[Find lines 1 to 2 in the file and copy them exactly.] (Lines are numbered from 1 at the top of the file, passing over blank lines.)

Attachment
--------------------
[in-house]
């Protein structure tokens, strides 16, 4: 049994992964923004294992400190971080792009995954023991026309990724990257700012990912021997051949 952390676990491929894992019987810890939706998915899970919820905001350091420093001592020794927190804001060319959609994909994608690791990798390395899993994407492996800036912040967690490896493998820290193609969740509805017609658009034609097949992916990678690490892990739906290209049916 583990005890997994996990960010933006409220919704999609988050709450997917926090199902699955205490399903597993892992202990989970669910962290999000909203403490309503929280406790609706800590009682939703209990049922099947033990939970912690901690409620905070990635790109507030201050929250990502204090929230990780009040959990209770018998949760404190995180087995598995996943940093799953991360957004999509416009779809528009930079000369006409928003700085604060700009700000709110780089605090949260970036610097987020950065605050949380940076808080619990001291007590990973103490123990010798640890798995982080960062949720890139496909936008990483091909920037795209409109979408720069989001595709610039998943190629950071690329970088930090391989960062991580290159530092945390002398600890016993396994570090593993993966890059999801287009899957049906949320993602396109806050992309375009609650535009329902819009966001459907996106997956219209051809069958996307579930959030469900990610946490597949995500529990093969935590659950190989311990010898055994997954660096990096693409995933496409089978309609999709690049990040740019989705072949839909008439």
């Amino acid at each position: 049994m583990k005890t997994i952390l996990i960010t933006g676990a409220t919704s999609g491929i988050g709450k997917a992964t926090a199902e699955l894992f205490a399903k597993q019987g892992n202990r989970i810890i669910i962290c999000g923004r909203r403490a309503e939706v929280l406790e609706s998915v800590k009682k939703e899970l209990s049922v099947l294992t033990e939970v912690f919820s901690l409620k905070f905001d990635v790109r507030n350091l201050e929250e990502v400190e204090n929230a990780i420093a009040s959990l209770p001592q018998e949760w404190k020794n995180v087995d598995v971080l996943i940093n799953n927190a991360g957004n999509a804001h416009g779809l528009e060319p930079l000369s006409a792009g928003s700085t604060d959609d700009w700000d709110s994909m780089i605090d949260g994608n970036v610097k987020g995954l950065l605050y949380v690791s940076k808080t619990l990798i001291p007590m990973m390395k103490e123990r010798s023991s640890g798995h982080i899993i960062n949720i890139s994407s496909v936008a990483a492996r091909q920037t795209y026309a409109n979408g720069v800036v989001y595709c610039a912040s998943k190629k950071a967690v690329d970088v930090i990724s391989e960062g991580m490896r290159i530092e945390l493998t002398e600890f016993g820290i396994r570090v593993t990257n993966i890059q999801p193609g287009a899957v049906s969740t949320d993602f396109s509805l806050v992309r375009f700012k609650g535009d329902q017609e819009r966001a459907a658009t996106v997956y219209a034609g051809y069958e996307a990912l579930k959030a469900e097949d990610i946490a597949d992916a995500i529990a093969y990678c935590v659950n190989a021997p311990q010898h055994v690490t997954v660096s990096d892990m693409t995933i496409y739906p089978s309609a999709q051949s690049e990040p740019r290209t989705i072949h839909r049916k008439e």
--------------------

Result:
[in-house]
């Protein structure tokens, strides 16, 4: 049994992964923004294992400190971080792009995954023991026309990724990257700012990912021997051949 952390676990491929894992019987810890939706998915899970919820905001350091420093001592020794927190804001060319959609994909994608690791990798390395899993994407492996800036912040967690490896493998820290193609969740509805017609658009034609097949992916990678690490892990739906290209049916 583990005890997994996990960010933006409220919704999609988050709450997917926090199902699955205490399903597993892992202990989970669910962290999000909203403490309503929280406790609706800590009682939703209990049922099947033990939970912690901690409620905070990635790109507030201050929250990502204090929230990780009040959990209770018998949760404190995180087995598995996943940093799953991360957004999509416009779809528009930079000369006409928003700085604060700009700000709110780089605090949260970036610097987020950065605050949380940076808080619990001291007590990973103490123990010798640890798995982080960062949720890139496909936008990483091909920037795209409109979408720069989001595709610039998943190629950071690329970088930090391989960062991580290159530092945390002398600890016993396994570090593993993966890059999801287009899957049906949320993602396109806050992309375009609650535009329902819009966001459907996106997956219209051809069958996307579930959030469900990610946490597949995500529990093969935590659950190989311990010898055994997954660096990096693409995933496409089978309609999709690049990040740019989705072949839909008439």